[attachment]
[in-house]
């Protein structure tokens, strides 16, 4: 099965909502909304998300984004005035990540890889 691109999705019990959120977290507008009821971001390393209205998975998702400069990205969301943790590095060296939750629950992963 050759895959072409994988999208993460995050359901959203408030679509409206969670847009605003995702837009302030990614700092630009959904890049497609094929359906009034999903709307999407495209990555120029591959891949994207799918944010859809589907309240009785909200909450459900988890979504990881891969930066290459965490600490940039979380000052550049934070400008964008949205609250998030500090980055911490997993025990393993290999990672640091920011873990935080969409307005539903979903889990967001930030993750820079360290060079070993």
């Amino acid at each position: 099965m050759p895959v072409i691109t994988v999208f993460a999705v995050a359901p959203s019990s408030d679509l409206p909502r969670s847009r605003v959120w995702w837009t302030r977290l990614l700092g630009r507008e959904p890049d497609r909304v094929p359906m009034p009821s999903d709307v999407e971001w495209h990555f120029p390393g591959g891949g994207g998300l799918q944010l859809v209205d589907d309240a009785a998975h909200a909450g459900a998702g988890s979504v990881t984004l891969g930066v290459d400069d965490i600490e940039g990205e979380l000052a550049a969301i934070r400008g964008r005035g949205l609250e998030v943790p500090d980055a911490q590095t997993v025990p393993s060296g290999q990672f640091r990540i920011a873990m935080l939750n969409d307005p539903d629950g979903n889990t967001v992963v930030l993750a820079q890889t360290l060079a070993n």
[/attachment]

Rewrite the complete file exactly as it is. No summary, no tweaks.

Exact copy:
[in-house]
């Protein structure tokens, strides 16, 4: 099965909502909304998300984004005035990540890889 691109999705019990959120977290507008009821971001390393209205998975998702400069990205969301943790590095060296939750629950992963 050759895959072409994988999208993460995050359901959203408030679509409206969670847009605003995702837009302030990614700092630009959904890049497609094929359906009034999903709307999407495209990555120029591959891949994207799918944010859809589907309240009785909200909450459900988890979504990881891969930066290459965490600490940039979380000052550049934070400008964008949205609250998030500090980055911490997993025990393993290999990672640091920011873990935080969409307005539903979903889990967001930030993750820079360290060079070993």
């Amino acid at each position: 099965m050759p895959v072409i691109t994988v999208f993460a999705v995050a359901p959203s019990s408030d679509l409206p909502r969670s847009r605003v959120w995702w837009t302030r977290l990614l700092g630009r507008e959904p890049d497609r909304v094929p359906m009034p009821s999903d709307v999407e971001w495209h990555f120029p390393g591959g891949g994207g998300l799918q944010l859809v209205d589907d309240a009785a998975h909200a909450g459900a998702g988890s979504v990881t984004l891969g930066v290459d400069d965490i600490e940039g990205e979380l000052a550049a969301i934070r400008g964008r005035g949205l609250e998030v943790p500090d980055a911490q590095t997993v025990p393993s060296g290999q990672f640091r990540i920011a873990m935080l939750n969409d307005p539903d629950g979903n889990t967001v992963v930030l993750a820079q890889t360290l060079a070993n």